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Interview with Hyperalarm

Techmog is a liquid network of engineers, programmers, designers and entrepreneurs in and around London who report on the industry we work in, from an insider's view. We're always looking for Londoners with something interesting to say. Send an email to info@techmog.com if you would like to contribute to the website.

Peter Bailey

Freelance Wordpress Developer in London (peabay.xyz) @peabay
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What is Hyperalarm?

Hyperalarm was first dreamt up by two of our team members, founder and CEO Ion Curves Mons and “technology ninja” Chema Diez del Corral. As self-professed gadget geeks, the two were brainstorming new smart products that could form part of the rising Internet of Things about a year ago. Though they had the idea of a smart alarm in mind, they brought in a diverse group of people, including designers, architects, writers, to independently generate ideas for IoT objects that they thought could be valuable. Luckily, the group also came up with the idea of a smart alarm for heavy sleepers, and so the Hyperalarm project was born.

The actual Hyperalarm process is pretty simple: from the Hyperalarm app on your iPhone or Android phone, you set the distance and time of your choice. The distance refers to how far you have to walk in order to deactivate the alarm in the morning, anywhere from 0 to 20 meters. (We included zero for those days when getting out of bed to turn off the alarm might be inconvenient, for example if a guest is staying at your house.) This is the key feature of the Hyperalarm, as it forces you to get out of bed.

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We’ve read lots of studies about how the two most important factors to waking up are light and motion, so the idea is that by making you get up and moving (ideally into a room more well-lit than your bedroom) Hyperalarm can help even the heaviest sleeper wake up. Another cool feature of the Hyperalarm is that a notification will pop up on your phone if  your Hyperalarm does’t have enough battery to make it through the night, thereby eliminating the possibility of your Hyperalarm failing you while you’re asleep. Fool-proof!

Hyperalarm’s form is beautiful. Tell us about the design process and materials used.

The initial inspiration behind the form of the design was the concept of wave. Our brainwaves change throughout the different sleep stages, similar, in a way, to musical notes; the low frequency waves like a deeply penetrating drum beat, while the higher frequency brainwaves are like a subtle high pitched flute. This union between the concept of brainwaves and sound waves gave birth to Hyperalarm prototypes of various forms, many of which very ribbed and twisted. Eventually we opted for a design that was a bit more practical, unifying form and function in a way that preserved the “wave” lines but also worked comfortably with the contour of the human hand.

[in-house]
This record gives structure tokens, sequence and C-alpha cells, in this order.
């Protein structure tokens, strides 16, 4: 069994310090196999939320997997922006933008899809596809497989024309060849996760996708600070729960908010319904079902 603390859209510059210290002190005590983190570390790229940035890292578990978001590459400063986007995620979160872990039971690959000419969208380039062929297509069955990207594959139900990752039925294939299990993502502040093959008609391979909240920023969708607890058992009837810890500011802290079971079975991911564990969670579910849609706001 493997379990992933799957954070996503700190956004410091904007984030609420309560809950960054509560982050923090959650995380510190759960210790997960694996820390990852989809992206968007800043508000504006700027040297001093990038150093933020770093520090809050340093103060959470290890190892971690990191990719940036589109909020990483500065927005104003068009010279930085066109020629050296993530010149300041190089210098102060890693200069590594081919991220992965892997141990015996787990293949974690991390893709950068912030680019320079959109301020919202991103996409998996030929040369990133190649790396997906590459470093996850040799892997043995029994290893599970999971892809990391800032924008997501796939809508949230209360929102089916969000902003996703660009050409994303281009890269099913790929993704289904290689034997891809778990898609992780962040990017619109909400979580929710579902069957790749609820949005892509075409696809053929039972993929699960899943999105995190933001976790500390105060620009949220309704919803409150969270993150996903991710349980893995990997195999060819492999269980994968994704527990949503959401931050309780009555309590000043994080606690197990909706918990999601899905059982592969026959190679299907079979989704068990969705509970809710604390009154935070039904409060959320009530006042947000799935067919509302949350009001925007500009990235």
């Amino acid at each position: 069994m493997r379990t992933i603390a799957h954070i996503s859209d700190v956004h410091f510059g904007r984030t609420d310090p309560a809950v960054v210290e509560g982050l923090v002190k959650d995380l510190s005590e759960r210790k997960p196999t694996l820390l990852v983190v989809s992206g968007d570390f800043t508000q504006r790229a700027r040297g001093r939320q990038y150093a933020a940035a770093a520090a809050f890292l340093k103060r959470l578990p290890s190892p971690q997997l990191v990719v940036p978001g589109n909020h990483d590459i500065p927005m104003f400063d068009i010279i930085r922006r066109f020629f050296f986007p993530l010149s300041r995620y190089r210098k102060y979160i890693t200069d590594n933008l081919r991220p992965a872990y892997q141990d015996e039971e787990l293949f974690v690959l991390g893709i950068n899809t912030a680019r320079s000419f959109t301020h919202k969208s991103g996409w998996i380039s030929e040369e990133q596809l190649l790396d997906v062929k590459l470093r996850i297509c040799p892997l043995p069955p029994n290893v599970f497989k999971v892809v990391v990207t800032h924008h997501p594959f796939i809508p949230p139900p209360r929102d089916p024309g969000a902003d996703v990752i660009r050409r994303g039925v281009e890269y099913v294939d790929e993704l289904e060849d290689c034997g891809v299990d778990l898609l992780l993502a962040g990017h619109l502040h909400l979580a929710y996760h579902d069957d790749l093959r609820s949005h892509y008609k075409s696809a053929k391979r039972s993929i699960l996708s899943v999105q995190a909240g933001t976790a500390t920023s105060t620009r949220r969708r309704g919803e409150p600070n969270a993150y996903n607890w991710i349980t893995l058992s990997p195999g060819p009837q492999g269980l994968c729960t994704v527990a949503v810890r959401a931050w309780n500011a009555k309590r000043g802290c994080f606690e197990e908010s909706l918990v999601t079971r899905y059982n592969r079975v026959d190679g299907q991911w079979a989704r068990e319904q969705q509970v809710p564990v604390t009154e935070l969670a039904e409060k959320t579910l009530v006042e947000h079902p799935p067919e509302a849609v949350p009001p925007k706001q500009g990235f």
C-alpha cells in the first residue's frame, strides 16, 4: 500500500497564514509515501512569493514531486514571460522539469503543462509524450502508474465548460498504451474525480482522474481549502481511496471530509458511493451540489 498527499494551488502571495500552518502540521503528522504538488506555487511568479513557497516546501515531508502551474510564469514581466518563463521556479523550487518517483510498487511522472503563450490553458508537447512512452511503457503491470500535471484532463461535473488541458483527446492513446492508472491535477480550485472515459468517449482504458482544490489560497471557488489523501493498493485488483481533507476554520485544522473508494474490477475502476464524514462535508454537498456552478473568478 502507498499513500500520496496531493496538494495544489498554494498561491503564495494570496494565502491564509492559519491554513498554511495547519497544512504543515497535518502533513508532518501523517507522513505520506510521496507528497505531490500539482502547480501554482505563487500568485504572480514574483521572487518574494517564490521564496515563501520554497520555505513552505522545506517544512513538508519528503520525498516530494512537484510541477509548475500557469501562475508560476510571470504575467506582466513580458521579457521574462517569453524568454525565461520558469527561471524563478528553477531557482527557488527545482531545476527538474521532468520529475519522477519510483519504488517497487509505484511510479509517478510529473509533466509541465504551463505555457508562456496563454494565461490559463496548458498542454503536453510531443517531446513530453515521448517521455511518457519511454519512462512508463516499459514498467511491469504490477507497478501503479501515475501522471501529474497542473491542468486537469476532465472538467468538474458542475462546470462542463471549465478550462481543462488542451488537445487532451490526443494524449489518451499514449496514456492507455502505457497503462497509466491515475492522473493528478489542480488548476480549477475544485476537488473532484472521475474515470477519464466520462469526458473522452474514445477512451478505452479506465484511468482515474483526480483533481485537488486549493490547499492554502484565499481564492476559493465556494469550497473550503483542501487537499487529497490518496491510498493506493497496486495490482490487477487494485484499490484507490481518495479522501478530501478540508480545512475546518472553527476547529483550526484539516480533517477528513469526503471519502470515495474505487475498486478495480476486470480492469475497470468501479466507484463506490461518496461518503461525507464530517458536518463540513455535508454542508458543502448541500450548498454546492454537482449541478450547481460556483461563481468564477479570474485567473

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What’s inside Hyperalarm?

The hardware under the hood is mainly comprised of Atmel’s atmega32U4 microprocessors. They’ve been great about helping us publicize the product and love the product.

The alarm is plastic, but the prototypes were all hand-painted by a local artist using a dappling method to give them an extra texture and feeling. We have to color options currently, the dappled white and the sunrise yellow, and if the project is successful the artist will put the final hand-made detail on all of the dappled white models.

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The frequencies were selected by our musician and sound designer. So, though the frequencies have to be above a certain threshold in order to effectively wake up the human brain, the composition and arrangement of different tones was his creation. He created three or four possibilities on which the entire team gave feedback, and we selected the final sound together. Throughout the life of the project the same artist will continue to develop future Hyperalarm sounds, weaving together the science and the aesthetic. (Creating a sound that is jarring enough to wake up a heavy sleeper but pleasant enough so that you don’t throw the Hyperalarm out the window is quite a difficult balance to achieve!)

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One of the biggest challenges was fitting all of the electronics inside the body. It was important to us to keep the Hyperalarm small and light enough to be picked up with one hand since we didn’t want it to be a cumbersome part of the morning routine. Our designer was always a big proponent of the spiral detail, but we had to play around with the exact dimensions through 3D-printed prototypes for a couple of weeks before we arrived at a final design that worked.

How will you handle upgrades?

User testing is built into our Indiegogo process. Backers that choose the “Beta Tester” perk will receive their Hyperalarms first, give us invaluable feedback and help us polish the product, and then receive a new Hyperalarm 2.0 that the rest of the backers will receive as well.

Posted 31st May 2015
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